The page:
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The American Civil War launched the United States into turmoil when it began in 1861. By the end of the war in 1865, an estimated 620,000 soldiers were dead as a result of the war. Beloit College was not immune to the conflict, and many men associated with the college joined the Union Army.
Four hundred and seventy-nine soldiers from Beloit College served during the Civil War. Of these men, most were young and one hundred and eighty-six were privates. Fifty-three of the four hundred and seventy-nine did not come back alive.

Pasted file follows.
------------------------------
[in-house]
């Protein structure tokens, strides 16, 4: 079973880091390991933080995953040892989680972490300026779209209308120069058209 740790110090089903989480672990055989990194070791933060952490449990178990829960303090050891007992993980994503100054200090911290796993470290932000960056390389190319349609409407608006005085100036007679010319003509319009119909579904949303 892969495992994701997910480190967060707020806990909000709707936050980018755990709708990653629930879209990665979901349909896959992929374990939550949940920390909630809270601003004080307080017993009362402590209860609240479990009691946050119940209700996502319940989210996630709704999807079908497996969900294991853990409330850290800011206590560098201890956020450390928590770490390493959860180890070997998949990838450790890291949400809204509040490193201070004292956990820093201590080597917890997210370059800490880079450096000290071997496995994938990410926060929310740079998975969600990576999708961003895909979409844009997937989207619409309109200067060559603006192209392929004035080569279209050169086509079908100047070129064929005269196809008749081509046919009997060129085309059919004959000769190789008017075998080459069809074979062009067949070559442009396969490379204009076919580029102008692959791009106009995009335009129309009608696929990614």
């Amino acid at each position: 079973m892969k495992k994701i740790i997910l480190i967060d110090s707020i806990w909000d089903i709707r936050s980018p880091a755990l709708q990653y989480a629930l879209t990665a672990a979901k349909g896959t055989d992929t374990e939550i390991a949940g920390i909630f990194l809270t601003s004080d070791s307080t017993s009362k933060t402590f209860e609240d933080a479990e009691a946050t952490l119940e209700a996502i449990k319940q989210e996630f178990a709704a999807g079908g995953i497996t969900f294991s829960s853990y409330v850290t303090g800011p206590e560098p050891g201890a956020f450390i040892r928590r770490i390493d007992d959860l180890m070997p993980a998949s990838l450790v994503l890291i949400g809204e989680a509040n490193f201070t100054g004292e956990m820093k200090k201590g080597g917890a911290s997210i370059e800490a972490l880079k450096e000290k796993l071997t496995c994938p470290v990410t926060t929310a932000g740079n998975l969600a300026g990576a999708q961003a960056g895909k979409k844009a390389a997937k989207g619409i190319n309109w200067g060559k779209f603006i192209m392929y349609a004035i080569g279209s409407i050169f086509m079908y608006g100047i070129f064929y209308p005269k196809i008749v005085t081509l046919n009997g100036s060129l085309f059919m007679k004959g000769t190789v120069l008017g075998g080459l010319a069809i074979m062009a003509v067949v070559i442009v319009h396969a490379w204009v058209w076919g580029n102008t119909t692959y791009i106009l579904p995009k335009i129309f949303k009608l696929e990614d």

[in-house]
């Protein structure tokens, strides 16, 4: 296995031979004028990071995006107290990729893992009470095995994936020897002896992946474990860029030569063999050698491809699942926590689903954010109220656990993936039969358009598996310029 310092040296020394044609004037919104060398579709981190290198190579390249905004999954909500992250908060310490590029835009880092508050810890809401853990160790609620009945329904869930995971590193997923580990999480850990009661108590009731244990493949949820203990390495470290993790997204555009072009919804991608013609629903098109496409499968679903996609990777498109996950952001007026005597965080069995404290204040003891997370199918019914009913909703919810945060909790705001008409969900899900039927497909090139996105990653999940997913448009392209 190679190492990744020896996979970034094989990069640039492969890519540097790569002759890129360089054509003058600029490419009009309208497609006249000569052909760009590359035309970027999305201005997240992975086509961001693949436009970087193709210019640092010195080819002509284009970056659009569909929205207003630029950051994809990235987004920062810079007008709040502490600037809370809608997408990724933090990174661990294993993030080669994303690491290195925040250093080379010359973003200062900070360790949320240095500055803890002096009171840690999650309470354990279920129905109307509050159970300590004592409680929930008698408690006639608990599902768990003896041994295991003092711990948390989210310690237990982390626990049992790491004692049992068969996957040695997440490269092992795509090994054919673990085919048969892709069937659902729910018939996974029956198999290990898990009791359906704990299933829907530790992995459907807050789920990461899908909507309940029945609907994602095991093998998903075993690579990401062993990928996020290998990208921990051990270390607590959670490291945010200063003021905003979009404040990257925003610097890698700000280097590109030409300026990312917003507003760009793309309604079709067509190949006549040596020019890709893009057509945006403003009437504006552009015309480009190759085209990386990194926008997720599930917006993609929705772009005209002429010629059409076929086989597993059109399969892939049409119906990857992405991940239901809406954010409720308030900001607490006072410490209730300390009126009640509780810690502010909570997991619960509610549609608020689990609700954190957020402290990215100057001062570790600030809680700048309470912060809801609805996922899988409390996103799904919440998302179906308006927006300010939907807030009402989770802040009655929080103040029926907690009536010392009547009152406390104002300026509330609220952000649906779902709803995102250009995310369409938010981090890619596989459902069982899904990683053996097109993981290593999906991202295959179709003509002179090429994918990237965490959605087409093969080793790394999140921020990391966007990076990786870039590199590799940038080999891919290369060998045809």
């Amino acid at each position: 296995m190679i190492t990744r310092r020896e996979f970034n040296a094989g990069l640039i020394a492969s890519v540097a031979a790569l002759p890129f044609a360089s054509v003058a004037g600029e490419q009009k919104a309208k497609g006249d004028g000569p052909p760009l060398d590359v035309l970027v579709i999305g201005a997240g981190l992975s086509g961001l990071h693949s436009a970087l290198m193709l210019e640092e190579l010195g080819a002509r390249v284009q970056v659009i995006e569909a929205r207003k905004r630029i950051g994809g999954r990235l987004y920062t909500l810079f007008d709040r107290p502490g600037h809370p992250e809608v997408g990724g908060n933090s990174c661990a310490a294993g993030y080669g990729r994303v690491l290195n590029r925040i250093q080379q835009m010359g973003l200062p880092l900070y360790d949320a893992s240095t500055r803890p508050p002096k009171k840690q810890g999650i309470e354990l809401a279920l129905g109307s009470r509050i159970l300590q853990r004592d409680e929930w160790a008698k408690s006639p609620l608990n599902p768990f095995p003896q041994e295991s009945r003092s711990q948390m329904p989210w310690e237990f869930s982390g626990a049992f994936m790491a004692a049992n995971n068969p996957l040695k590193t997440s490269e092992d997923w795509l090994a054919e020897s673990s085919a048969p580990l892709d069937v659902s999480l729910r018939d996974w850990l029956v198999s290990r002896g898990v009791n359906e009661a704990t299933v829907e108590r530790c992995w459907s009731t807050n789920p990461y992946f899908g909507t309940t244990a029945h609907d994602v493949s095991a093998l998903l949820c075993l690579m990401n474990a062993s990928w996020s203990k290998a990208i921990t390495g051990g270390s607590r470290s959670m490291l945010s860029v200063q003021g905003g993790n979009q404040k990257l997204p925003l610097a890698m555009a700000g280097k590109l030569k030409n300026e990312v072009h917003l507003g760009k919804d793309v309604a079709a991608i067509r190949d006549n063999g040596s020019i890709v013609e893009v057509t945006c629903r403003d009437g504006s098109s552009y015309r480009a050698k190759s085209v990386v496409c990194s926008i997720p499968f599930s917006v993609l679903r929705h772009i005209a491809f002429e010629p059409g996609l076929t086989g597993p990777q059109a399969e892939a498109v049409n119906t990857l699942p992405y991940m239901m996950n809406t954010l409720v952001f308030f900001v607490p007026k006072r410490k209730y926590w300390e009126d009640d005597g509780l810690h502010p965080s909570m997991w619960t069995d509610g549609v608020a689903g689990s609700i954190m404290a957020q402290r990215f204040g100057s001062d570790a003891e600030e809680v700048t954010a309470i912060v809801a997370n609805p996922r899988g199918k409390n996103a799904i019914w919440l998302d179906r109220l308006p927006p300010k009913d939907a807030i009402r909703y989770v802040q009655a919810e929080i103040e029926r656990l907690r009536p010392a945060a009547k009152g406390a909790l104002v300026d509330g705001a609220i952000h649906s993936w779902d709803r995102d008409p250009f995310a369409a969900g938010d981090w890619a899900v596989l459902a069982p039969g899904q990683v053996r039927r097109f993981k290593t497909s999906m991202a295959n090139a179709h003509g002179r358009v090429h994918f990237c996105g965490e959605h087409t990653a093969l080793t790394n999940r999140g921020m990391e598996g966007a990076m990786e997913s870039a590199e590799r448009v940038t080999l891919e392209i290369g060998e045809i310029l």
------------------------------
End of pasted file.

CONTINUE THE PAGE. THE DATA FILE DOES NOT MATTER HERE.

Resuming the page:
On July 14th, 1869, Memorial Hall (now part of the Logan Museum of Anthropology) was dedicated to those Beloit soldiers who served in the Civil War. As part of this dedication, many relatives of Beloit soldiers sent in letters and memoirs to the College, recalling their lives and service.
Some of these young men had extensive letters written by family and friends memorializing them in text; the college still has these letters in its possession and some are transcribed for this project. Using these texts, as well as accounts from external sources, this exhibit seeks to map the movements of Beloit soldiers during their service in the Union Army. Five students have been selected for the purposes of this exhibit: Dudley Cowles, Edmund Dawes, Quincy Pollock, Whitney Tibbals, and Frank Edgar Woodruff.
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